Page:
Back in late 2006, Henry and I decide to turn the work I had been doing running learning meetings at my organization into a business. We agreed on the name CoachingOurselves. “Fine”, I figured, “But what about the tag line?” Henry said the tag line should be, ‘Changing the practice of management’. That’s a pretty bold tag line. But he’s Henry Mintzberg, so I agreed.
I asked him, “But why are we changing the practice of management?” Henry responded, “To improve society.”
When Henry published his first book in 1973, The Nature of Managerial Work, prevailing management theory said that the manager’s tasks were to plan, organize, coordinate, and control. Henry observed 29 managers in their place of work, simply following them around and writing a journal detailing their activities. Not a single one of them did much planning, organizing, coordinating, or controlling. Henry ‘discovered’ that management is a very action- oriented, fluid practice; not at all what management theory said. Of course, anyone who has even spent one day managing knows this!
In 2003, Henry published his book Managers Not MBAs. He outlined a novel approach to management education, which he had been using in his flagship International Masters Degree for Practicing Managers.
Henry said that the way in which managers are educated has a crucial impact on the way they manage. When you take young students, give them lots of case studies, and have them suggest what big decisions the actors in the case study should do, then you give young students the false idea that they can make big decisions without really thinking or even knowing much about the context. Not only that, you inflate their egos. When you do this for hundreds of thousands of young managers and unleash them into organizations, you end up with a financial crisis like we saw in 2008. Henry claims that this was a management crisis, not a financial crisis.
Henry’s approach to developing managers is through reflection on their own experiences in light of conceptual ideas. This encourages a reflective, thoughtful approach to management, nurturing committed, engaged managers.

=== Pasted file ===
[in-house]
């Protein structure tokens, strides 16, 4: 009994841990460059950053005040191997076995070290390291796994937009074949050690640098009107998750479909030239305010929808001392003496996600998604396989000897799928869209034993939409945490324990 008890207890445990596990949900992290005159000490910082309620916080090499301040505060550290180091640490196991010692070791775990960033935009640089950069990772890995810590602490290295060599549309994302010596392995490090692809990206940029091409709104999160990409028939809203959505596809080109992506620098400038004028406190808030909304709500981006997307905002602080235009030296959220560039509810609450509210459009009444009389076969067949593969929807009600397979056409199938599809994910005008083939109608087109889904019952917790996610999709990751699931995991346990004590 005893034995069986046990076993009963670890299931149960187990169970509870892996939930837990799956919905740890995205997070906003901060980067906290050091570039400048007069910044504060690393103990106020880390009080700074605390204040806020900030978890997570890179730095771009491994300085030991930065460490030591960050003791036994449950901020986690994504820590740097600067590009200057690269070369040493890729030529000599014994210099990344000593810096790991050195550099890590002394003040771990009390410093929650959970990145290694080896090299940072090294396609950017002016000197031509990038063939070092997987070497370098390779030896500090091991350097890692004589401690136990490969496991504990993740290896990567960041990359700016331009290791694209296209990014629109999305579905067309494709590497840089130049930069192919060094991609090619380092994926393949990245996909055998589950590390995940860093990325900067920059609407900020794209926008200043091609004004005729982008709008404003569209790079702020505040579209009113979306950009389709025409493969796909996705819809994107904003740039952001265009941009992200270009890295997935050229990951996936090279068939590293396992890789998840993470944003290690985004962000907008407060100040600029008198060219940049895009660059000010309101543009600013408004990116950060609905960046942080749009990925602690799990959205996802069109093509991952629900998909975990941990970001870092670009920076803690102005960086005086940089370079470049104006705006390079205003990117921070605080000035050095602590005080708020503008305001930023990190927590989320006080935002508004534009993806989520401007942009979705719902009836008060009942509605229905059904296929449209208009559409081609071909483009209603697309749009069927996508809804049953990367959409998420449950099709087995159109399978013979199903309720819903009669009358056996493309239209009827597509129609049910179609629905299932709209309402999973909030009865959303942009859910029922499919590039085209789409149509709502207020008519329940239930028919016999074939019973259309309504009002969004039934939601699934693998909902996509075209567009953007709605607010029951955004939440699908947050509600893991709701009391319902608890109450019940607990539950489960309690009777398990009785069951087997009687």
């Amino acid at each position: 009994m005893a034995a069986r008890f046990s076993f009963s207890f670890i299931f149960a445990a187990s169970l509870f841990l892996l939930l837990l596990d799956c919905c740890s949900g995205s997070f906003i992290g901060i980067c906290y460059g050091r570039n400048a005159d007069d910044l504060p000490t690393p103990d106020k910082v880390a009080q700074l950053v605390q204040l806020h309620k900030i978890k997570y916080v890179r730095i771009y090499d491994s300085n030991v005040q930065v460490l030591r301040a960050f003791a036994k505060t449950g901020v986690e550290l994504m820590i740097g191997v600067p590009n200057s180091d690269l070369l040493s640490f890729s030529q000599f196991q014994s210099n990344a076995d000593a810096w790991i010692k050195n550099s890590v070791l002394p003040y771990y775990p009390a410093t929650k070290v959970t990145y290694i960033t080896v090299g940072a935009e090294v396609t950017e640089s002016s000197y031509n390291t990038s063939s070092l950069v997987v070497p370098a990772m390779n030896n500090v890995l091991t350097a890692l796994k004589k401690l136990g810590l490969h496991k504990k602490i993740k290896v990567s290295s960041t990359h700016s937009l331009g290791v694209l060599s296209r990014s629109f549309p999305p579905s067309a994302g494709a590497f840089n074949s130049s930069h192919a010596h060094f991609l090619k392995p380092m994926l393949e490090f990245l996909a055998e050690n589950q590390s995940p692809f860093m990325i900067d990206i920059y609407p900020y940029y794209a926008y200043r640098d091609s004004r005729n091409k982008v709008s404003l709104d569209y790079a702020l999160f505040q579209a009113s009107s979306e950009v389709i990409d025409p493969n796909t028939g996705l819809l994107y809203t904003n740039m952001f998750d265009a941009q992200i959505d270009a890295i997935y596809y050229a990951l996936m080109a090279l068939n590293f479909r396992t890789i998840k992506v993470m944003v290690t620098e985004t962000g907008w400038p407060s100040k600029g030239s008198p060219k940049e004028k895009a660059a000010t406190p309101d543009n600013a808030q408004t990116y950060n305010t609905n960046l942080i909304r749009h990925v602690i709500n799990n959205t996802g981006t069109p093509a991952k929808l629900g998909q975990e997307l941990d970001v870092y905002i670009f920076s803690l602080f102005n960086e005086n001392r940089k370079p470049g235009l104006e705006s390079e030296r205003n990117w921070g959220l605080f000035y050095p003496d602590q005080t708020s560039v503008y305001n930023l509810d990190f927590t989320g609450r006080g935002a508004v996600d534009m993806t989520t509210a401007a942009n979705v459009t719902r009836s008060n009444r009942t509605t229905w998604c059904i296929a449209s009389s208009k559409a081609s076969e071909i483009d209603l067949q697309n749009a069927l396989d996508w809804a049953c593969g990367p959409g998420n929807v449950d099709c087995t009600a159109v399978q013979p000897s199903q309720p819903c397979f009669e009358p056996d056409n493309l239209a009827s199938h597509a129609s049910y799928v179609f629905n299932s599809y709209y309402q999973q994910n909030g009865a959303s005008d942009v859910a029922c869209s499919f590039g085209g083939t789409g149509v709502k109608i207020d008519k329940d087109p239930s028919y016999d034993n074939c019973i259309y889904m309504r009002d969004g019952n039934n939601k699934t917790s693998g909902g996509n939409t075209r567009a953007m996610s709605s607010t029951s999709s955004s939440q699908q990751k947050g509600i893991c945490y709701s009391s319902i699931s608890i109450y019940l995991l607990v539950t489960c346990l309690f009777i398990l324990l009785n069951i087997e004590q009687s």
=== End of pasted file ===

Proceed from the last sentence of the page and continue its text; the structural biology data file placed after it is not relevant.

At a macro level we have business schools educating managers. Then these managers go into organizations and make decisions. They can be cold and calculating or thoughtful and balanced. The results of their decisions shape our society.
Business schools have evolved over the years and are making increasing efforts to live up to their responsibility to society at large. Given the situation our society and the world is in, they have no choice.
Leadership development professionals, and associations thereof, need to get moving and come to terms with their responsibility towards greater society. The design, development, and deployment of leadership development programs in organizations can have a direct positive, or negative, impact on this. Managers can be taught in a way that gives them a false sense of security or given the space to reflect, dialogue, and humbly learn from each other.
In the end, CoachingOurselves has changed tag lines periodically. But our mission and our vision has always remained the same: to change the practice of management to contribute to a better society. We know that our approach of helping a leadership development professional set up and support peer-coaching groups results in better leaders, better teams, and improved organizational results. We believe on the large scale, it will also make society better.
In 2014, Henry published his book “Rebalancing Society”. As with many of the enduring, iconic, management thinkers, Henry has evolved to become a social philosopher. In his perspective, strengthening community is key to a stronger society. CoachingOurselves rebuilds the sense of community in the organization, which then goes on to better strengthen the communities within which it serves. All the dots are now connected!
Disconnected and calculating or thoughtful and balanced? You choose.
If you want to learn more about this vision, come join us for our Reflections Global Conference in Montreal.